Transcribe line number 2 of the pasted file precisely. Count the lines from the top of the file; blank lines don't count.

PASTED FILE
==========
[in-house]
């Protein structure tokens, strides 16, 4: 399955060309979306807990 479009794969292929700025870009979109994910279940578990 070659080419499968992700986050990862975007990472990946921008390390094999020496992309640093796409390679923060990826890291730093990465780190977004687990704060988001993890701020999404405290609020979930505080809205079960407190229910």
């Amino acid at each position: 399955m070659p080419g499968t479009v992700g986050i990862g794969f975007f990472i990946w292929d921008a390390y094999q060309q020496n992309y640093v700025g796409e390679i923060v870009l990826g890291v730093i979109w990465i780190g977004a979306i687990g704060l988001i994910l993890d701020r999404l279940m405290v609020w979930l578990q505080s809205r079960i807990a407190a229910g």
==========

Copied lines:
């Protein structure tokens, strides 16, 4: 399955060309979306807990 479009794969292929700025870009979109994910279940578990 070659080419499968992700986050990862975007990472990946921008390390094999020496992309640093796409390679923060990826890291730093990465780190977004687990704060988001993890701020999404405290609020979930505080809205079960407190229910």